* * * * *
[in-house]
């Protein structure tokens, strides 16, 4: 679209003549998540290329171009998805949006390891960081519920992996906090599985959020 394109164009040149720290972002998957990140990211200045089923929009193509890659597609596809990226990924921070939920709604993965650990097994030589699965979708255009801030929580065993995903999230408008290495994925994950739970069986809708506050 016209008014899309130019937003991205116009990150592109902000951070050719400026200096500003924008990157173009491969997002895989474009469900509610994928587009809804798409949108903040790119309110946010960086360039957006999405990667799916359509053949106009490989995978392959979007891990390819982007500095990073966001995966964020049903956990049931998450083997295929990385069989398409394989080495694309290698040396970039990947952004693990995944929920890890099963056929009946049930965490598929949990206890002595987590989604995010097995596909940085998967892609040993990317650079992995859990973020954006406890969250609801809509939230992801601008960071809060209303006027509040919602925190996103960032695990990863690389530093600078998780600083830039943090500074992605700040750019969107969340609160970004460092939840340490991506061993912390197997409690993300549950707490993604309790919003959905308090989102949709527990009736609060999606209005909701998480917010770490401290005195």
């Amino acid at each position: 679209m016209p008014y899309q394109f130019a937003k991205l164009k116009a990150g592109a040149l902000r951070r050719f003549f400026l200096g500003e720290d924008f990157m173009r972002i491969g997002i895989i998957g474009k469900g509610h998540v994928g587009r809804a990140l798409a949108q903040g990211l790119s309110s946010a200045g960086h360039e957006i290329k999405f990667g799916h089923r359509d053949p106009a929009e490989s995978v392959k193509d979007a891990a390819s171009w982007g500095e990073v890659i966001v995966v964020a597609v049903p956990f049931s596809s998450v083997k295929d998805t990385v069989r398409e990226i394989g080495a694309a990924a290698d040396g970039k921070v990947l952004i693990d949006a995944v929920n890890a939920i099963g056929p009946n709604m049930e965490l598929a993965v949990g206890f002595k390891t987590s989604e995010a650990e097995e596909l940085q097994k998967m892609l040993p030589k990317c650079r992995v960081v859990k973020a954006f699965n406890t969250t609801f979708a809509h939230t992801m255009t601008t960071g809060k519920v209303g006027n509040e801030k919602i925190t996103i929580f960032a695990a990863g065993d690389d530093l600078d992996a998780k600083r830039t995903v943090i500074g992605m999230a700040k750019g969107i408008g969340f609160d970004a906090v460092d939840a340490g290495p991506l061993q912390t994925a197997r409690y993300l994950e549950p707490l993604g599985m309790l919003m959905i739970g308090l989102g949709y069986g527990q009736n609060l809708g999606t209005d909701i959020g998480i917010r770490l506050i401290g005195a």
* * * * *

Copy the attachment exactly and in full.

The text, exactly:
[in-house]
């Protein structure tokens, strides 16, 4: 679209003549998540290329171009998805949006390891960081519920992996906090599985959020 394109164009040149720290972002998957990140990211200045089923929009193509890659597609596809990226990924921070939920709604993965650990097994030589699965979708255009801030929580065993995903999230408008290495994925994950739970069986809708506050 016209008014899309130019937003991205116009990150592109902000951070050719400026200096500003924008990157173009491969997002895989474009469900509610994928587009809804798409949108903040790119309110946010960086360039957006999405990667799916359509053949106009490989995978392959979007891990390819982007500095990073966001995966964020049903956990049931998450083997295929990385069989398409394989080495694309290698040396970039990947952004693990995944929920890890099963056929009946049930965490598929949990206890002595987590989604995010097995596909940085998967892609040993990317650079992995859990973020954006406890969250609801809509939230992801601008960071809060209303006027509040919602925190996103960032695990990863690389530093600078998780600083830039943090500074992605700040750019969107969340609160970004460092939840340490991506061993912390197997409690993300549950707490993604309790919003959905308090989102949709527990009736609060999606209005909701998480917010770490401290005195």
């Amino acid at each position: 679209m016209p008014y899309q394109f130019a937003k991205l164009k116009a990150g592109a040149l902000r951070r050719f003549f400026l200096g500003e720290d924008f990157m173009r972002i491969g997002i895989i998957g474009k469900g509610h998540v994928g587009r809804a990140l798409a949108q903040g990211l790119s309110s946010a200045g960086h360039e957006i290329k999405f990667g799916h089923r359509d053949p106009a929009e490989s995978v392959k193509d979007a891990a390819s171009w982007g500095e990073v890659i966001v995966v964020a597609v049903p956990f049931s596809s998450v083997k295929d998805t990385v069989r398409e990226i394989g080495a694309a990924a290698d040396g970039k921070v990947l952004i693990d949006a995944v929920n890890a939920i099963g056929p009946n709604m049930e965490l598929a993965v949990g206890f002595k390891t987590s989604e995010a650990e097995e596909l940085q097994k998967m892609l040993p030589k990317c650079r992995v960081v859990k973020a954006f699965n406890t969250t609801f979708a809509h939230t992801m255009t601008t960071g809060k519920v209303g006027n509040e801030k919602i925190t996103i929580f960032a695990a990863g065993d690389d530093l600078d992996a998780k600083r830039t995903v943090i500074g992605m999230a700040k750019g969107i408008g969340f609160d970004a906090v460092d939840a340490g290495p991506l061993q912390t994925a197997r409690y993300l994950e549950p707490l993604g599985m309790l919003m959905i739970g308090l989102g949709y069986g527990q009736n609060l809708g999606t209005d909701i959020g998480i917010r770490l506050i401290g005195a």